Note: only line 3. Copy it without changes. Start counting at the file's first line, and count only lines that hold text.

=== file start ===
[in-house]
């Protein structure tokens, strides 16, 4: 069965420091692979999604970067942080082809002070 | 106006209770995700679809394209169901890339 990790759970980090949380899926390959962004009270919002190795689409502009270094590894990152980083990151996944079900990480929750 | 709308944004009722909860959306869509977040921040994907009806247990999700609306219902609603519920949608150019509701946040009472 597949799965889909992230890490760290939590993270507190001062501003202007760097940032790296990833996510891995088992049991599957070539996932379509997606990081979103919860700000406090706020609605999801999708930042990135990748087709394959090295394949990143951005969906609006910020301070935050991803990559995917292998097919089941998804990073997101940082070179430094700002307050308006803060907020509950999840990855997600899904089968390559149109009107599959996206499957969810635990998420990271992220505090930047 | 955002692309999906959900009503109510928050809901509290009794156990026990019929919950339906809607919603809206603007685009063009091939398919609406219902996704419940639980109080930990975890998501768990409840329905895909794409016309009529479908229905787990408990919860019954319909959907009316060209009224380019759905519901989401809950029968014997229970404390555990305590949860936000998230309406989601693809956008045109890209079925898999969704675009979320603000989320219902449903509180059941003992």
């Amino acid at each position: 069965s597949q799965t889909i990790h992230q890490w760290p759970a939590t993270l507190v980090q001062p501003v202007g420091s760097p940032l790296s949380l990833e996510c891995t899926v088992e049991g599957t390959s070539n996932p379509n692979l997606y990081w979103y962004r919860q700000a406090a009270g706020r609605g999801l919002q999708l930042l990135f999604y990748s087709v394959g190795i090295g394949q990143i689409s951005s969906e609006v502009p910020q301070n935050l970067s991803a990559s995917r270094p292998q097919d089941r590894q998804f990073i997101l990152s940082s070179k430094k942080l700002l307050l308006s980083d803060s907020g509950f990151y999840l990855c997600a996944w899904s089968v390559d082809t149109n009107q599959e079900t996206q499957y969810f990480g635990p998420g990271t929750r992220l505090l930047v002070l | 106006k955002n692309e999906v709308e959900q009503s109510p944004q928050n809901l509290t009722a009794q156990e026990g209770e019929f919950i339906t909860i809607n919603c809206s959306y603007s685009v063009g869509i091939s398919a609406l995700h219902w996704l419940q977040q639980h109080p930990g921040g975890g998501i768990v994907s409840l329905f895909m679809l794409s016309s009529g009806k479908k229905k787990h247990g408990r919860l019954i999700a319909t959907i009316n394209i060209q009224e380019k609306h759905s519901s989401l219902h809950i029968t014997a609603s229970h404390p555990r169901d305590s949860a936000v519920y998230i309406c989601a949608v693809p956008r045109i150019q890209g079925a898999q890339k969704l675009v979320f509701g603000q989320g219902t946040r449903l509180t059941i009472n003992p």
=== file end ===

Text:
């Amino acid at each position: 069965s597949q799965t889909i990790h992230q890490w760290p759970a939590t993270l507190v980090q001062p501003v202007g420091s760097p940032l790296s949380l990833e996510c891995t899926v088992e049991g599957t390959s070539n996932p379509n692979l997606y990081w979103y962004r919860q700000a406090a009270g706020r609605g999801l919002q999708l930042l990135f999604y990748s087709v394959g190795i090295g394949q990143i689409s951005s969906e609006v502009p910020q301070n935050l970067s991803a990559s995917r270094p292998q097919d089941r590894q998804f990073i997101l990152s940082s070179k430094k942080l700002l307050l308006s980083d803060s907020g509950f990151y999840l990855c997600a996944w899904s089968v390559d082809t149109n009107q599959e079900t996206q499957y969810f990480g635990p998420g990271t929750r992220l505090l930047v002070l | 106006k955002n692309e999906v709308e959900q009503s109510p944004q928050n809901l509290t009722a009794q156990e026990g209770e019929f919950i339906t909860i809607n919603c809206s959306y603007s685009v063009g869509i091939s398919a609406l995700h219902w996704l419940q977040q639980h109080p930990g921040g975890g998501i768990v994907s409840l329905f895909m679809l794409s016309s009529g009806k479908k229905k787990h247990g408990r919860l019954i999700a319909t959907i009316n394209i060209q009224e380019k609306h759905s519901s989401l219902h809950i029968t014997a609603s229970h404390p555990r169901d305590s949860a936000v519920y998230i309406c989601a949608v693809p956008r045109i150019q890209g079925a898999q890339k969704l675009v979320f509701g603000q989320g219902t946040r449903l509180t059941i009472n003992p």